A false summary of the Trump economy

Dear Editor:

Regarding “Why such growth in GDP? It’s President Trump’s policies” (July 25), there are too many unsubstantiated claims made to focus on each. I leave that to those who know how to fact-check. I’ll focus on the most glaring misrepresentation, that the current administration’s policies are responsible for better economic growth (as reflected in GDP) than under the previous administration. Mr. (Phil) Grant draws this false conclusion by presenting a false summary of how things are and then crediting regressive policies in support of his false conclusion.

When you compare like time frames for the current and previous administration, here are facts that can be verified:

• GDP growth was higher on average under Obama in 2014-2015 than in Trump’s first two years.

• Monthly job growth was higher under Obama than in Trump’s first two years.

• The unemployment rate was falling faster under Obama in 2014-2015 than in Trump’s first two years.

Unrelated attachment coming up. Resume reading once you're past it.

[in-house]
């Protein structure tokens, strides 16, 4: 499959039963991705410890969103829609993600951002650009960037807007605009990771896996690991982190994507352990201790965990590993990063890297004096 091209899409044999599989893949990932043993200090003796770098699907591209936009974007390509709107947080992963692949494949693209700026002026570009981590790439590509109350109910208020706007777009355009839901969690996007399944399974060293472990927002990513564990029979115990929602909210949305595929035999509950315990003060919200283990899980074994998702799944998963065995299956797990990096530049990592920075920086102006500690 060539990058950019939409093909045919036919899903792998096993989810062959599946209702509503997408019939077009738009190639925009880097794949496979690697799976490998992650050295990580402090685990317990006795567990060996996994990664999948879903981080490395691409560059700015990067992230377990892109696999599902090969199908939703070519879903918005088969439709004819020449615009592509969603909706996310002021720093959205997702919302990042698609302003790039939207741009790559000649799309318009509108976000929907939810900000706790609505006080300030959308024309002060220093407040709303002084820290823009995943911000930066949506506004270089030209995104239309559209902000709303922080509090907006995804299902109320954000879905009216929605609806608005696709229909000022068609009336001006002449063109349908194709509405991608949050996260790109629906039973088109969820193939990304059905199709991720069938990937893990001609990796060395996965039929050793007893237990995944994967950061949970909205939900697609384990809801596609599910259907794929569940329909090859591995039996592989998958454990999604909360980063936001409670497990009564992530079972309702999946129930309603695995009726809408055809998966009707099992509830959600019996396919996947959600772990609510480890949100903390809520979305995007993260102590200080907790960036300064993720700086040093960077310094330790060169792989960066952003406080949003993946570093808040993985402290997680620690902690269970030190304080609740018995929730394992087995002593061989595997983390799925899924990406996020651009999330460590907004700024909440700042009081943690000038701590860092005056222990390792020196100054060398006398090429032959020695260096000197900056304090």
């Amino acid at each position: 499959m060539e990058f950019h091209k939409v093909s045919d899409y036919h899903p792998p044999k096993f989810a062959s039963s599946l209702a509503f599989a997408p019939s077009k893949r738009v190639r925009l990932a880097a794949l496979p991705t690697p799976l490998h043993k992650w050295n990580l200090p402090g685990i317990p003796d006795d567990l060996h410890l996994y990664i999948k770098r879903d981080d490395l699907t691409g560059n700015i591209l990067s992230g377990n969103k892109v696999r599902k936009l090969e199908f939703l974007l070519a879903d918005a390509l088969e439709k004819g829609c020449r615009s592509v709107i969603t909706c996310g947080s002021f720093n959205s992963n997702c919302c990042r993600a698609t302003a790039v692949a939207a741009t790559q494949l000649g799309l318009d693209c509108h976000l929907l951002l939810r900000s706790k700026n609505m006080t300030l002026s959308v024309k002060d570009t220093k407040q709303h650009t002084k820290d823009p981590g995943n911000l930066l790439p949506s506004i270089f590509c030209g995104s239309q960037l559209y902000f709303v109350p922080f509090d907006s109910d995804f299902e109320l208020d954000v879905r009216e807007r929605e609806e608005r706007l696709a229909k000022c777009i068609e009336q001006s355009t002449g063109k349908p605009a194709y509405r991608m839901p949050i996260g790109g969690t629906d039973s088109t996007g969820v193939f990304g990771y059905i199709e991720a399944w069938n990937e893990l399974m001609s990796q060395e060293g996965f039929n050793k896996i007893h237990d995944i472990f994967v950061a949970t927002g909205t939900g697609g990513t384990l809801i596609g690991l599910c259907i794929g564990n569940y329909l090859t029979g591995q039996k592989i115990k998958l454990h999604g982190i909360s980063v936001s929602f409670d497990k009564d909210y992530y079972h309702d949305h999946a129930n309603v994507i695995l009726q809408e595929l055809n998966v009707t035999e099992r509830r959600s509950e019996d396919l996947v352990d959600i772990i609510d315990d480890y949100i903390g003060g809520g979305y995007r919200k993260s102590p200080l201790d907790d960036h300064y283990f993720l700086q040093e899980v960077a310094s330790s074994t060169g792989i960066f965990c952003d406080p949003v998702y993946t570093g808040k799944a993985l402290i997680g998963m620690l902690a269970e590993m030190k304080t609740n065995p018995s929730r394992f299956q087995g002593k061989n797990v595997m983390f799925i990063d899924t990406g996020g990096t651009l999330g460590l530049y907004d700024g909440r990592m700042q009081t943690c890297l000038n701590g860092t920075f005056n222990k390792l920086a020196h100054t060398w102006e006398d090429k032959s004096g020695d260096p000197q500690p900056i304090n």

• Growth in the employment-to-population rate has slowed under Trump.

• Growth in worker productivity rose slowly under Trump and Obama — but remains weak under Trump.

• The federal deficit is growing rapidly under Trump.

• The national debt has surpassed $21 trillion, according to the U.S. Treasury. Trump and the GOP-led Congress passed a $1.5-trillion tax cut bill and a two-year spending deal that are driving the deficit and debt upward.

Mr. Grant’s false conclusion of better economic growth rests on the current administration having cut corporate and personal income taxes (thus driving the deficit and debt skyward), making trade agreements more fair (no proof; look at the China tariff that’s hurting Maine blueberry growers), increased oil/gas drilling (ignoring climate chaos), reducing burdensome business regulations (limiting corporate accountability), encouraging manufacturers to come back to America (not happening), improving small business loan opportunities (only bright spot) and setting an efficiency example by streamlining government operations (by purposely not filling critical oversight positions).

I’m not defending the prior administration or the use of GDP as an indicator of prosperity. Rather, to point out the problem with Mr. Grant’s current and past commentaries — his inability to present factual arguments free of animus and divisive language. He does not understand this approach is ineffective.

Phil Neal


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